What about the kind of 2FA that uses the google authenticator app? Those are much safer than the ones used via SMS. Didnt one of the biggest investors of Ethereum and Augur get his cellphone hacked and had all his ETH and REP stolen? I dont know the whole story of what happened but it there was a blog from Kraken that said the hackers were able to receive his 2FA codes.

For using the Google Authenticator 2FA protocol, you don't need a device that's connected to the internet, it just needs to be set to the correct time and date. So, you could mitigate attacks against a phone by keeping a separate phone specifically for your 2FA keys and app, that has no SIM or any WiFi connection.

I would recommend against using Google's closed source Authenticator client on a phone connected to the internet/phone network, but it's probably not an issue for an air-gapped phone. FreeOTP is a good open source authenticator that uses Google's protocol, if you're wanting to use an open source client.

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February 02, 2017, 11:32:49 AM
 #118

What about the kind of 2FA that uses the google authenticator app? Those are much safer than the ones used via SMS. Didnt one of the biggest investors of Ethereum and Augur get his cellphone hacked and had all his ETH and REP stolen? I dont know the whole story of what happened but it there was a blog from Kraken that said the hackers were able to receive his 2FA codes.

For using the Google Authenticator 2FA protocol, you don't need a device that's connected to the internet, it just needs to be set to the correct time and date. So, you could mitigate attacks against a phone by keeping a separate phone specifically for your 2FA keys and app, that has no SIM or any WiFi connection

That seems interesting

Say, I have an Android emulator installed on my computer (I was using it when there hadn't yet been a tablet version of WhatsApp, and WhatsApp worked), so I could install Google Authenticator there, disable the network connection and use it safely? Is FreeOTP available in Google Play? What is the basic principle behind this method of authentication, in two words (as you understand it)?

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February 02, 2017, 12:47:03 PM
 #119

Say, I have an Android emulator installed on my computer (I was using it when there hadn't yet been a tablet version of WhatsApp, and WhatsApp worked), so I could install Google Authenticator there, disable the network connection and use it safely?

You could do that, although I would describe it as "safer", not absolutely safe. It's just a mouse move in the IT security cat & mouse game.

Is FreeOTP available in Google Play? What is the basic principle behind this method of authentication, in two words (as you understand it)?

I believe Play Store has it, but I get my FreeOTP app from the F-Droid Store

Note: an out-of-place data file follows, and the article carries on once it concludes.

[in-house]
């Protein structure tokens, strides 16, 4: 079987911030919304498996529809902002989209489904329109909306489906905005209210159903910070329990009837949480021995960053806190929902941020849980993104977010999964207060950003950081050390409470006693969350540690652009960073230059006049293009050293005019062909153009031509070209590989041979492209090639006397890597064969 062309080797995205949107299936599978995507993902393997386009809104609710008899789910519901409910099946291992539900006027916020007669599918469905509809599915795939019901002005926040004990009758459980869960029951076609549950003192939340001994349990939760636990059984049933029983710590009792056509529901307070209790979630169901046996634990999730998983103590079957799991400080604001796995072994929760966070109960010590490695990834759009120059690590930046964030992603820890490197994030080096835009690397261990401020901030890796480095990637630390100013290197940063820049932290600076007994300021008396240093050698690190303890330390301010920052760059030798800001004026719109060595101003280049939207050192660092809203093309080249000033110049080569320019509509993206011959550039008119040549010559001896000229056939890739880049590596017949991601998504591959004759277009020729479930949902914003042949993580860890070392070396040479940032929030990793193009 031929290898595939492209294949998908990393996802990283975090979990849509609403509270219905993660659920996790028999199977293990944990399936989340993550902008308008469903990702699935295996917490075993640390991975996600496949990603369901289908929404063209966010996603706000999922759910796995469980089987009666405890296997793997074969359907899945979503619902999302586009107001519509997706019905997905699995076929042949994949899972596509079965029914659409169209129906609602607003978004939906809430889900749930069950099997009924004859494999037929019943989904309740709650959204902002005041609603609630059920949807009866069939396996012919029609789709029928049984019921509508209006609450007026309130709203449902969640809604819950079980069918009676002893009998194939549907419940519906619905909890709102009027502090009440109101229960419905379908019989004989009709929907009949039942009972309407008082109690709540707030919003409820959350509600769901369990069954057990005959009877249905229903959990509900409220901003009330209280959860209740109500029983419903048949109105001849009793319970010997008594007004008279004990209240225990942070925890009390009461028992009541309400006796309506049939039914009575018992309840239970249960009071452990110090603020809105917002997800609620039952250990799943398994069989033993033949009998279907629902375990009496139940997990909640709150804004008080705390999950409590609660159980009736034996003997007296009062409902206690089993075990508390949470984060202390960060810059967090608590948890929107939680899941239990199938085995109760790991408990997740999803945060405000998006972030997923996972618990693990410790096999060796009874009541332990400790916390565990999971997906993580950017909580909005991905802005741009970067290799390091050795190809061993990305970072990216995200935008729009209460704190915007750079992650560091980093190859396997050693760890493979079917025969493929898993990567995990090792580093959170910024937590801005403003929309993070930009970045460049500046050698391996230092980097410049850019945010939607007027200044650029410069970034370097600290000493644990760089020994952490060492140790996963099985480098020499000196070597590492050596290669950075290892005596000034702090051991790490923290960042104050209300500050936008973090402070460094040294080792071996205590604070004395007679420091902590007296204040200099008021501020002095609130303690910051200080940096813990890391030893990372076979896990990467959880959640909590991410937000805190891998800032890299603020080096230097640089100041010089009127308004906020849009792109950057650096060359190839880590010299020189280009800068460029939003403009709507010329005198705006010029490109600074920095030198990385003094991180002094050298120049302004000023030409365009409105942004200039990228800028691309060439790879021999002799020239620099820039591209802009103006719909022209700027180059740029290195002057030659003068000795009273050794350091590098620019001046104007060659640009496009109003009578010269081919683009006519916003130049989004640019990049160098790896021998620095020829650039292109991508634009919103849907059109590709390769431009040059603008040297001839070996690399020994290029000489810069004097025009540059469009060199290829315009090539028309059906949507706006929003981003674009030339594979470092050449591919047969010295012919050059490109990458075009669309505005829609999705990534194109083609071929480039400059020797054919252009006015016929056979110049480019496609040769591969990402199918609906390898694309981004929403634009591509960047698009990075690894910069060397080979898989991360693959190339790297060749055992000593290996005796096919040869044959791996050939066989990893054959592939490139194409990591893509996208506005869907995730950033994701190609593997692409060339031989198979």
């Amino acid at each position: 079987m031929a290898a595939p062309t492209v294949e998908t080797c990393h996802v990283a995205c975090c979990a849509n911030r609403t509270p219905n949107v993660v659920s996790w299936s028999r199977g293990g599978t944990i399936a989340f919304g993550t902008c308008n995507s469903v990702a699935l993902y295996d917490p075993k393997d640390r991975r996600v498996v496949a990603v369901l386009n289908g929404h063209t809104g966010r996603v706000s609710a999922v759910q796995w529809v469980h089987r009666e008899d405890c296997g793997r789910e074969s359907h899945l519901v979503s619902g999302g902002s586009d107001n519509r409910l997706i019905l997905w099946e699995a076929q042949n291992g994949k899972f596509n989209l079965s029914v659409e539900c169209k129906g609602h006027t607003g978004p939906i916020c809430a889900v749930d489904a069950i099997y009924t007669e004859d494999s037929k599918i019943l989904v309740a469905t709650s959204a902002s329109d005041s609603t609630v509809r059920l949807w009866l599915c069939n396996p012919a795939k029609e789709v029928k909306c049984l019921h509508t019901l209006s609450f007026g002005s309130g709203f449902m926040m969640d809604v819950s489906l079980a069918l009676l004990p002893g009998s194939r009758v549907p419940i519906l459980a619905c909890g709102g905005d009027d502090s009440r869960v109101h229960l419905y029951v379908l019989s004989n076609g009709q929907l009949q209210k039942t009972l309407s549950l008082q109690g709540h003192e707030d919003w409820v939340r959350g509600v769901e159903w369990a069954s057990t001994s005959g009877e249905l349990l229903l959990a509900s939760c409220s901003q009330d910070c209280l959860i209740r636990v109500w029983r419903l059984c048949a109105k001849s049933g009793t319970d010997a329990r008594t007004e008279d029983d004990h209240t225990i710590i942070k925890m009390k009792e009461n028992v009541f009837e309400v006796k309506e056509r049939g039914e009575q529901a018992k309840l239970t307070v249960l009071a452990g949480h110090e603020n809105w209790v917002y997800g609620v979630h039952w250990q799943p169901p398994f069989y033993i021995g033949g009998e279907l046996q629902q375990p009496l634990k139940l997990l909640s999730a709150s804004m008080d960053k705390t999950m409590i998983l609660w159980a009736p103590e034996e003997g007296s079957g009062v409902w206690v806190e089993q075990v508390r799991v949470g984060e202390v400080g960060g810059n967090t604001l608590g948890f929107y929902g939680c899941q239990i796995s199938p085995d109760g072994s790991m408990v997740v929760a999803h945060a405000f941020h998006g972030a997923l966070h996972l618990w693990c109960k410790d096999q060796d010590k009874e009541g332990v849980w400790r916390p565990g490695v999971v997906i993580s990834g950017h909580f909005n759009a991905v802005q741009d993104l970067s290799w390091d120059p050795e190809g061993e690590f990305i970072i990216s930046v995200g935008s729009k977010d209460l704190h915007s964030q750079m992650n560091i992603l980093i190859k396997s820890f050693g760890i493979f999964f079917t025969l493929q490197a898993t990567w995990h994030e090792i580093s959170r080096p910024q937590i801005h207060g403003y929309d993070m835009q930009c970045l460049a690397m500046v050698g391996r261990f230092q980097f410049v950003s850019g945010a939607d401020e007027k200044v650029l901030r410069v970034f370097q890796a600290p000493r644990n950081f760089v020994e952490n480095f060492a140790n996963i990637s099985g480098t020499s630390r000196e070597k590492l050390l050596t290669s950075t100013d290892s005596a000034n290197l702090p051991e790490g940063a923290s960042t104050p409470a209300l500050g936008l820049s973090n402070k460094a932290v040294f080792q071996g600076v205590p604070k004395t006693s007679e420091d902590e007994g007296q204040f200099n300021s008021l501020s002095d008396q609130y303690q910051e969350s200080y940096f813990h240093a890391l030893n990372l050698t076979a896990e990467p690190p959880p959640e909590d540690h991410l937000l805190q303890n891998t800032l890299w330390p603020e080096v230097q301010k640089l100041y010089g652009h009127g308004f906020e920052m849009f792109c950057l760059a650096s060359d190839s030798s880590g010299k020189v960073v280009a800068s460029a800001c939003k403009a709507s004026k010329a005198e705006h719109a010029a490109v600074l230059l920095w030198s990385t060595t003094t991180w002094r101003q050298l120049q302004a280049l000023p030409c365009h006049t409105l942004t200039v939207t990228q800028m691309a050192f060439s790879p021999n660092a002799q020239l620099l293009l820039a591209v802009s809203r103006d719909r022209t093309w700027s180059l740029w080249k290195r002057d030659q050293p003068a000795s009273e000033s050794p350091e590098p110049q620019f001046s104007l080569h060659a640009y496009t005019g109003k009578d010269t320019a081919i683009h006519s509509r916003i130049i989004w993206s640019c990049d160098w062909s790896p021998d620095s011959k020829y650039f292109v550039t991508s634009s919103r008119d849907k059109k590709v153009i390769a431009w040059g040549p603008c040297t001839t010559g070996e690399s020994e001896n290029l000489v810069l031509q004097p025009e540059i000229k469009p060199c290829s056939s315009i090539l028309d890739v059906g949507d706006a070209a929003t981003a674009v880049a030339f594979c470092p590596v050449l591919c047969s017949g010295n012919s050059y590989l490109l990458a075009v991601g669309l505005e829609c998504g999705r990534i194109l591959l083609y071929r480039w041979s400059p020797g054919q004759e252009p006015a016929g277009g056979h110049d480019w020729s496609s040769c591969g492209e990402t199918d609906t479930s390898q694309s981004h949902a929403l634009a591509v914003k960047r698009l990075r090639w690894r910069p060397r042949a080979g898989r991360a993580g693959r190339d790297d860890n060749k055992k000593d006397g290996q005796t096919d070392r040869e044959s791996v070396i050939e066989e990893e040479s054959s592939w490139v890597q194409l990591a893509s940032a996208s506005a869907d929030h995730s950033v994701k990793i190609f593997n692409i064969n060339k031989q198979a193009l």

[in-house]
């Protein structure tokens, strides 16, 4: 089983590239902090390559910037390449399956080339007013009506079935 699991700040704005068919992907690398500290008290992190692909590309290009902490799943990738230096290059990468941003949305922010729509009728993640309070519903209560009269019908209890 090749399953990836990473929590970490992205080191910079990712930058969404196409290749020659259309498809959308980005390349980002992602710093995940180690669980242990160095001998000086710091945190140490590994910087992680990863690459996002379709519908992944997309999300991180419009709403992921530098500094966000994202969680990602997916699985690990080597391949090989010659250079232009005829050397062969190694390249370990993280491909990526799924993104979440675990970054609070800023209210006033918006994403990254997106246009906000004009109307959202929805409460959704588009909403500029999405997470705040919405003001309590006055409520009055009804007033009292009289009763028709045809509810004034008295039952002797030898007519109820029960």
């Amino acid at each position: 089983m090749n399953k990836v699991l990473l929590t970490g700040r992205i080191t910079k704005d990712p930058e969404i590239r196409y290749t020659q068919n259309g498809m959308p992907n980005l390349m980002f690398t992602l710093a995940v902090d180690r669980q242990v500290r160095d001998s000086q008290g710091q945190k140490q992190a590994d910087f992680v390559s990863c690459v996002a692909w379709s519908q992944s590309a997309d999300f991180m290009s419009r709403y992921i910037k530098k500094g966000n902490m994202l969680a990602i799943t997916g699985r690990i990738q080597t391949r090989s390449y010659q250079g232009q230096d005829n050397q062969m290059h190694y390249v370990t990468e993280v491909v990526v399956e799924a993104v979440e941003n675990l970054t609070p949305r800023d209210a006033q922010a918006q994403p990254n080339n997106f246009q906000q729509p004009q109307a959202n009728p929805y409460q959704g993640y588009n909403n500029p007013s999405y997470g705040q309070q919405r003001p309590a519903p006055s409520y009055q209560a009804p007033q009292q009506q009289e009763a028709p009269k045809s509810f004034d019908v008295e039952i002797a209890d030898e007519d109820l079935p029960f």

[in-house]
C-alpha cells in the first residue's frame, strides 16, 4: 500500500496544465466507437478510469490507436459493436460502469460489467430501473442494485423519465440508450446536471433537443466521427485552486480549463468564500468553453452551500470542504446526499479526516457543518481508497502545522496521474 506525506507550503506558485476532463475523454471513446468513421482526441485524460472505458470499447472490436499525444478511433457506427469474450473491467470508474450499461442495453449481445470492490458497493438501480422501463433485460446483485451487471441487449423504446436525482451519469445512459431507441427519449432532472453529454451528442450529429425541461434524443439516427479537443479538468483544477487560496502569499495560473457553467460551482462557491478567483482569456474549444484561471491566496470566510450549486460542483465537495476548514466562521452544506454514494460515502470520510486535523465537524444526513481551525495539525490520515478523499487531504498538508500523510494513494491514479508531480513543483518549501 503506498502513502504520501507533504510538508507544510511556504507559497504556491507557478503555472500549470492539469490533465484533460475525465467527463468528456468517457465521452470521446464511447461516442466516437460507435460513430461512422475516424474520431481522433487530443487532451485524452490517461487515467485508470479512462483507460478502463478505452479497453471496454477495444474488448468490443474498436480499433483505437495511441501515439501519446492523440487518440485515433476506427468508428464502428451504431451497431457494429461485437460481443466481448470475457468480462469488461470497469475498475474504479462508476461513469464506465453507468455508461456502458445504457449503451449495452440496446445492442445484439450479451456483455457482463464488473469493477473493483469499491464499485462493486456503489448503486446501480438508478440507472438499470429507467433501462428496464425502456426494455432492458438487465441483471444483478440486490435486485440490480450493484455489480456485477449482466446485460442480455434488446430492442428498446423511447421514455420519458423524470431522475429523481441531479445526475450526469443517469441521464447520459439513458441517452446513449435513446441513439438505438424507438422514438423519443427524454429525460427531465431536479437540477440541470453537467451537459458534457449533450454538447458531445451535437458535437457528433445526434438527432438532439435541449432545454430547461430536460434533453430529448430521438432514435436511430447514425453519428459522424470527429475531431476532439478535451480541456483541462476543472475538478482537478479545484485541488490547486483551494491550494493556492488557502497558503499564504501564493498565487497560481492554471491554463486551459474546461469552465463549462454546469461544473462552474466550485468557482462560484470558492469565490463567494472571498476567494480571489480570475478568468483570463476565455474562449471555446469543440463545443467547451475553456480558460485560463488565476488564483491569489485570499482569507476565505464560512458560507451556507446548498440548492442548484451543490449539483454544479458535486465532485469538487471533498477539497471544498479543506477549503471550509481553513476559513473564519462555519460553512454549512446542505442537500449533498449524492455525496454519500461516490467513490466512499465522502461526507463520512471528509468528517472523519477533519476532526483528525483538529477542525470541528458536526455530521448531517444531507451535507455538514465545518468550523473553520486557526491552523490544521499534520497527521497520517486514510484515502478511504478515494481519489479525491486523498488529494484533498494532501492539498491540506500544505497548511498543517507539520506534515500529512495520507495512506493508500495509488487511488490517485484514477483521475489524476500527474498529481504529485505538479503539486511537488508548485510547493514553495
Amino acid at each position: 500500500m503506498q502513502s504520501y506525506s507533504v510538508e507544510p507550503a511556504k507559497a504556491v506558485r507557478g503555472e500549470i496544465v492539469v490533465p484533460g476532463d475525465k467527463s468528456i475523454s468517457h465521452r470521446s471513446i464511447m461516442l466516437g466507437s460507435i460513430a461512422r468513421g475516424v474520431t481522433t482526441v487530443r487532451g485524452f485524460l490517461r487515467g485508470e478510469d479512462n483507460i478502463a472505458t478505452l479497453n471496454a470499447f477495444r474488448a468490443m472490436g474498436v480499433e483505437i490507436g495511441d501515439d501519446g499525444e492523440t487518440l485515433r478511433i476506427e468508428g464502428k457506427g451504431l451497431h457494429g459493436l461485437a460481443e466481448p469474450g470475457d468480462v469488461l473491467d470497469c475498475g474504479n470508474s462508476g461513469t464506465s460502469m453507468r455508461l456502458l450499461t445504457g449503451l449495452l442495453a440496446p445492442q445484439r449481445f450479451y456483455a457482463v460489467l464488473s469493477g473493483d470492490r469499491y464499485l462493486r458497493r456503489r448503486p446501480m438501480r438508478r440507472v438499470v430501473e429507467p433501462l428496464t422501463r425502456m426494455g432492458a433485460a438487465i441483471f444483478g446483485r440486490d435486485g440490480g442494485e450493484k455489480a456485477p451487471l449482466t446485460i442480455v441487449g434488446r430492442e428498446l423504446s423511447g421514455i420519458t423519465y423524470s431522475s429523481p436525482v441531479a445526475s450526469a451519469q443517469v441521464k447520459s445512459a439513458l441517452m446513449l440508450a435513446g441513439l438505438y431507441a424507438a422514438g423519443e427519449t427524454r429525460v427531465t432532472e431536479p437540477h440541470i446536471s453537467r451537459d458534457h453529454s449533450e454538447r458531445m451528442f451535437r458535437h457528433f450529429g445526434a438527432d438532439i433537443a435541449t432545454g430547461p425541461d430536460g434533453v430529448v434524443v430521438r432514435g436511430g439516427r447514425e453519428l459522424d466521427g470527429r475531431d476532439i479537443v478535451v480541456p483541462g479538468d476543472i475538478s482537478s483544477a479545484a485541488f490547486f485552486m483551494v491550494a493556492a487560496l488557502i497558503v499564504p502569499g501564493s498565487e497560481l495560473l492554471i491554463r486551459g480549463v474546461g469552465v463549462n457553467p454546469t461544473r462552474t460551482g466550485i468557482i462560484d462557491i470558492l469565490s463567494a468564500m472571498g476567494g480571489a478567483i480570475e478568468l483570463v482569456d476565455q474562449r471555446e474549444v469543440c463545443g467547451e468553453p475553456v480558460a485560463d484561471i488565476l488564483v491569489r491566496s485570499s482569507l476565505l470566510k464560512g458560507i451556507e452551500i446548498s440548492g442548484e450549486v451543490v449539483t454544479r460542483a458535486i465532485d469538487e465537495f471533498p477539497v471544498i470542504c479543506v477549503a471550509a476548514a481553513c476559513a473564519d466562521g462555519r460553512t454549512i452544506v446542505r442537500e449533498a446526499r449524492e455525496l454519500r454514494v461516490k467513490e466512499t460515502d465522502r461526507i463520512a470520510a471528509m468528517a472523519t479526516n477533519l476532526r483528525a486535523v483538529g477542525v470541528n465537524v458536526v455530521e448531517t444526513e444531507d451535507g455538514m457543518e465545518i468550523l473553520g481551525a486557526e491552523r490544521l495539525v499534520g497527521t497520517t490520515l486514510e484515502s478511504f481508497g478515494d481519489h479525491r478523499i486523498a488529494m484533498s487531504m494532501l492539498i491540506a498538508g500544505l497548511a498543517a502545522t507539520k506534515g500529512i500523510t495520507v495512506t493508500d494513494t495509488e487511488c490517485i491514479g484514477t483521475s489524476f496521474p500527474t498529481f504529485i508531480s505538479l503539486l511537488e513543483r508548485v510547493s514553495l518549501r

It uses the same protocol as GAuth. The principle is that the app creates a "One Time" access code that is only valid for a few minutes. The website checking the access code has a copy of your GAuth key (they gave it to you to begin with), and so they can ascertain that the code you provide to them is authentic. It (the access code) is essentially just your Gauth key and the current time/date run through a hashing algorithm (I think it's a multiple hash algo affair, the codes are shorter than the bitlengths of the hash algos used)
'


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February 02, 2017, 03:02:08 PM
 #120

Say, I have an Android emulator installed on my computer (I was using it when there hadn't yet been a tablet version of WhatsApp, and WhatsApp worked), so I could install Google Authenticator there, disable the network connection and use it safely?

You could do that, although I would describe it as "safer", not absolutely safe. It's just a mouse move in the IT security cat & mouse game.

Is FreeOTP available in Google Play? What is the basic principle behind this method of authentication, in two words (as you understand it)?

I believe Play Store has it, but I get my FreeOTP app from the F-Droid Store

It uses the same protocol as GAuth. The principle is that the app creates a "One Time" access code that is only valid for a few minutes. The website checking the access code has a copy of your GAuth key (they gave it to you to begin with), and so they can ascertain that the code you provide to them is authentic. It (the access code) is essentially just your Gauth key and the current time/date run through a hashing algorithm (I think it's a multiple hash algo affair, the codes are shorter than the bitlengths of the hash algos used)

That seems to be the point that I was missing in understanding what GAuth is basically about (and needed to know). But in that case, I can't possibly see how it can be safer than sms verification. Essentially, the hacker just needs to steal your GAuth code (which is simply your access key) to confirm anything which you set to confirm with it. Indeed, you would still need access to a user account for which the access code is being generated but you would anyway need this access to make use of a successful phone hack. Therefore, I guess, we can compare the security of these two methods of authentication directly, and I don't see any advantages of Google Authenticator. Stealing this key is likely much easier than hacking a phone

What else am I missing here?